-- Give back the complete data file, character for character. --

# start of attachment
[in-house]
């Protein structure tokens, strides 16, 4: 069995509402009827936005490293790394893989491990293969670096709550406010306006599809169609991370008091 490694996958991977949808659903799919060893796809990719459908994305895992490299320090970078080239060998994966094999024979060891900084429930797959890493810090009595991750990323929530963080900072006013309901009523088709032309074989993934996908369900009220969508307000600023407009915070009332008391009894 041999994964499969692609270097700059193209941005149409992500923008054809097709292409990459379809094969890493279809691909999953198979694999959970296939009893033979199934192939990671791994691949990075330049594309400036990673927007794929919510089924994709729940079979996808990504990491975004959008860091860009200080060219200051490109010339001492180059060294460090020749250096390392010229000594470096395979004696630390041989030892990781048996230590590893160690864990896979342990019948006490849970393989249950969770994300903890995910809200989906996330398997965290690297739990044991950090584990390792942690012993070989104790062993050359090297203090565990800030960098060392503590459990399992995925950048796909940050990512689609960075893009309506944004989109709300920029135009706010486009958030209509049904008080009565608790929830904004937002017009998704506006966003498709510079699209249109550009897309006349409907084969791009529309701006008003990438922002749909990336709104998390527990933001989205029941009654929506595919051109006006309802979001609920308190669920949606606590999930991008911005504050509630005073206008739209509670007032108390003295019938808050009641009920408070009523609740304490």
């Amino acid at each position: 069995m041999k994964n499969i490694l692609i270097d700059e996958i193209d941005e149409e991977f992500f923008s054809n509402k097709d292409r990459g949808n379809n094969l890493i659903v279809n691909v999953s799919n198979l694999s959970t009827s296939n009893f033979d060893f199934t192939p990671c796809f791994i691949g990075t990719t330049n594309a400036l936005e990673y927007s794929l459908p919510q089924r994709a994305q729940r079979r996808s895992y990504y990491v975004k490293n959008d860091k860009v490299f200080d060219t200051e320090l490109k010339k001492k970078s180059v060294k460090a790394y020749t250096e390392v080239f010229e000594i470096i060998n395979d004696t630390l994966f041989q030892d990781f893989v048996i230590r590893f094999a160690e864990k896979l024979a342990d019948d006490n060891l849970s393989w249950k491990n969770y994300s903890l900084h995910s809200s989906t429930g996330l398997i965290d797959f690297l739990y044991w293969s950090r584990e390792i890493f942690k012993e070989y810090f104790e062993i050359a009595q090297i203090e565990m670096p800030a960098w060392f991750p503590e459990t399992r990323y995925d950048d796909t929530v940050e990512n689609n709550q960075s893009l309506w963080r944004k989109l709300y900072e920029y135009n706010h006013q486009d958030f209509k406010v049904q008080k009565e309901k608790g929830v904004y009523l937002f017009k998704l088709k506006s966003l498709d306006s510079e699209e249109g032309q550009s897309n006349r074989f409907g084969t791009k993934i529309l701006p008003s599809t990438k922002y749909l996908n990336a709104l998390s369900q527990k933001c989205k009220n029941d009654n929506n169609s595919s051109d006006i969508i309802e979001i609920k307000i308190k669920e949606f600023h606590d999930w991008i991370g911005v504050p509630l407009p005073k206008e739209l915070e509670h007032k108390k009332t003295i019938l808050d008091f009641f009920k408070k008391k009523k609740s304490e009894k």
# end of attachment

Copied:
[in-house]
């Protein structure tokens, strides 16, 4: 069995509402009827936005490293790394893989491990293969670096709550406010306006599809169609991370008091 490694996958991977949808659903799919060893796809990719459908994305895992490299320090970078080239060998994966094999024979060891900084429930797959890493810090009595991750990323929530963080900072006013309901009523088709032309074989993934996908369900009220969508307000600023407009915070009332008391009894 041999994964499969692609270097700059193209941005149409992500923008054809097709292409990459379809094969890493279809691909999953198979694999959970296939009893033979199934192939990671791994691949990075330049594309400036990673927007794929919510089924994709729940079979996808990504990491975004959008860091860009200080060219200051490109010339001492180059060294460090020749250096390392010229000594470096395979004696630390041989030892990781048996230590590893160690864990896979342990019948006490849970393989249950969770994300903890995910809200989906996330398997965290690297739990044991950090584990390792942690012993070989104790062993050359090297203090565990800030960098060392503590459990399992995925950048796909940050990512689609960075893009309506944004989109709300920029135009706010486009958030209509049904008080009565608790929830904004937002017009998704506006966003498709510079699209249109550009897309006349409907084969791009529309701006008003990438922002749909990336709104998390527990933001989205029941009654929506595919051109006006309802979001609920308190669920949606606590999930991008911005504050509630005073206008739209509670007032108390003295019938808050009641009920408070009523609740304490």
């Amino acid at each position: 069995m041999k994964n499969i490694l692609i270097d700059e996958i193209d941005e149409e991977f992500f923008s054809n509402k097709d292409r990459g949808n379809n094969l890493i659903v279809n691909v999953s799919n198979l694999s959970t009827s296939n009893f033979d060893f199934t192939p990671c796809f791994i691949g990075t990719t330049n594309a400036l936005e990673y927007s794929l459908p919510q089924r994709a994305q729940r079979r996808s895992y990504y990491v975004k490293n959008d860091k860009v490299f200080d060219t200051e320090l490109k010339k001492k970078s180059v060294k460090a790394y020749t250096e390392v080239f010229e000594i470096i060998n395979d004696t630390l994966f041989q030892d990781f893989v048996i230590r590893f094999a160690e864990k896979l024979a342990d019948d006490n060891l849970s393989w249950k491990n969770y994300s903890l900084h995910s809200s989906t429930g996330l398997i965290d797959f690297l739990y044991w293969s950090r584990e390792i890493f942690k012993e070989y810090f104790e062993i050359a009595q090297i203090e565990m670096p800030a960098w060392f991750p503590e459990t399992r990323y995925d950048d796909t929530v940050e990512n689609n709550q960075s893009l309506w963080r944004k989109l709300y900072e920029y135009n706010h006013q486009d958030f209509k406010v049904q008080k009565e309901k608790g929830v904004y009523l937002f017009k998704l088709k506006s966003l498709d306006s510079e699209e249109g032309q550009s897309n006349r074989f409907g084969t791009k993934i529309l701006p008003s599809t990438k922002y749909l996908n990336a709104l998390s369900q527990k933001c989205k009220n029941d009654n929506n169609s595919s051109d006006i969508i309802e979001i609920k307000i308190k669920e949606f600023h606590d999930w991008i991370g911005v504050p509630l407009p005073k206008e739209l915070e509670h007032k108390k009332t003295i019938l808050d008091f009641f009920k408070k008391k009523k609740s304490e009894k």